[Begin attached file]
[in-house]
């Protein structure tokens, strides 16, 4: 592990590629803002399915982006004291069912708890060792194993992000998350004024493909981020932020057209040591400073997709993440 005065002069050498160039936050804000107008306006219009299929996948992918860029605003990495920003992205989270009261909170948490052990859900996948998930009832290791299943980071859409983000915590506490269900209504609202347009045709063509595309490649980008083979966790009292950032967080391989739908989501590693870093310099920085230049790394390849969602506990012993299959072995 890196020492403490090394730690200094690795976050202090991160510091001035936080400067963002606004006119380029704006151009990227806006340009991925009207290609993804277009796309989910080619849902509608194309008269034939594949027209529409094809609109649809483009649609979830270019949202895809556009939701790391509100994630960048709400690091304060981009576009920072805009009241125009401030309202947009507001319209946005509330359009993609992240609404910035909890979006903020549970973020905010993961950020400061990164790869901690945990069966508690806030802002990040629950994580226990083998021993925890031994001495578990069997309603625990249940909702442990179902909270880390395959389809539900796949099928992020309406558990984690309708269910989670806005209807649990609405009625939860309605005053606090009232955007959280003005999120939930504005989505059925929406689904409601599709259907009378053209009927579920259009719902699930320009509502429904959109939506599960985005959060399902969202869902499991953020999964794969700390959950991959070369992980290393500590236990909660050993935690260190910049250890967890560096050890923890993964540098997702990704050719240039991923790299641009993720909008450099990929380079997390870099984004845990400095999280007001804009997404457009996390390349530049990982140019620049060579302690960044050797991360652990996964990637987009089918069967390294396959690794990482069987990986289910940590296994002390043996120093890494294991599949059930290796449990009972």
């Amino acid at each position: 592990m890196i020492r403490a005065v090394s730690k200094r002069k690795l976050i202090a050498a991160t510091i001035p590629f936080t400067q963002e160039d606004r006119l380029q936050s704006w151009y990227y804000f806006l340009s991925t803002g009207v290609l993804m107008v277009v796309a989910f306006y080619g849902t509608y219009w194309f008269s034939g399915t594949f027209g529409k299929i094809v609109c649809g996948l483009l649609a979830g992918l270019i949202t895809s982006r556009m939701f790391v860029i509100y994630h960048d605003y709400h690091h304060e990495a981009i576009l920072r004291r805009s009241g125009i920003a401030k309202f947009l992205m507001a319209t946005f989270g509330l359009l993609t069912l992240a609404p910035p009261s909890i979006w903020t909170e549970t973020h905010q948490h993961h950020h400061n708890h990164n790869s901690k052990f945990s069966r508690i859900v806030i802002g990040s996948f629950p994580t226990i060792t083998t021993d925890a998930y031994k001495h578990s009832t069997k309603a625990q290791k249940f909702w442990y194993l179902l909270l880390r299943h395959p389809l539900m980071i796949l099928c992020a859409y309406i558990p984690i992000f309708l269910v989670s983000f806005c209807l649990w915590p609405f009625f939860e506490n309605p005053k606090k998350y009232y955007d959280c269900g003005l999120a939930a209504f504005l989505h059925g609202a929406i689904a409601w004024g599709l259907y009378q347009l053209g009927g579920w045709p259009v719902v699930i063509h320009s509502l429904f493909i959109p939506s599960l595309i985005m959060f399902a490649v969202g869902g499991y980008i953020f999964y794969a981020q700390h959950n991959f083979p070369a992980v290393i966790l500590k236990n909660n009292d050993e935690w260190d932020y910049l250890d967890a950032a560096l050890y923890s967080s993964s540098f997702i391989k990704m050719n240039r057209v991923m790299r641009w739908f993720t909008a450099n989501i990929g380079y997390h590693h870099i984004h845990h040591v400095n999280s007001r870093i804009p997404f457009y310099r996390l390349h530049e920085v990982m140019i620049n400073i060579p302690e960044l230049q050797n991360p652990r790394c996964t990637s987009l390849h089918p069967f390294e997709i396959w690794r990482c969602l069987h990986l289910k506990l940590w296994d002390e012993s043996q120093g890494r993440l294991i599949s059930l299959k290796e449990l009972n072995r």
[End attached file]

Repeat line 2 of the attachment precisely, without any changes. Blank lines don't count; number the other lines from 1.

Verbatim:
């Protein structure tokens, strides 16, 4: 592990590629803002399915982006004291069912708890060792194993992000998350004024493909981020932020057209040591400073997709993440 005065002069050498160039936050804000107008306006219009299929996948992918860029605003990495920003992205989270009261909170948490052990859900996948998930009832290791299943980071859409983000915590506490269900209504609202347009045709063509595309490649980008083979966790009292950032967080391989739908989501590693870093310099920085230049790394390849969602506990012993299959072995 890196020492403490090394730690200094690795976050202090991160510091001035936080400067963002606004006119380029704006151009990227806006340009991925009207290609993804277009796309989910080619849902509608194309008269034939594949027209529409094809609109649809483009649609979830270019949202895809556009939701790391509100994630960048709400690091304060981009576009920072805009009241125009401030309202947009507001319209946005509330359009993609992240609404910035909890979006903020549970973020905010993961950020400061990164790869901690945990069966508690806030802002990040629950994580226990083998021993925890031994001495578990069997309603625990249940909702442990179902909270880390395959389809539900796949099928992020309406558990984690309708269910989670806005209807649990609405009625939860309605005053606090009232955007959280003005999120939930504005989505059925929406689904409601599709259907009378053209009927579920259009719902699930320009509502429904959109939506599960985005959060399902969202869902499991953020999964794969700390959950991959070369992980290393500590236990909660050993935690260190910049250890967890560096050890923890993964540098997702990704050719240039991923790299641009993720909008450099990929380079997390870099984004845990400095999280007001804009997404457009996390390349530049990982140019620049060579302690960044050797991360652990996964990637987009089918069967390294396959690794990482069987990986289910940590296994002390043996120093890494294991599949059930290796449990009972």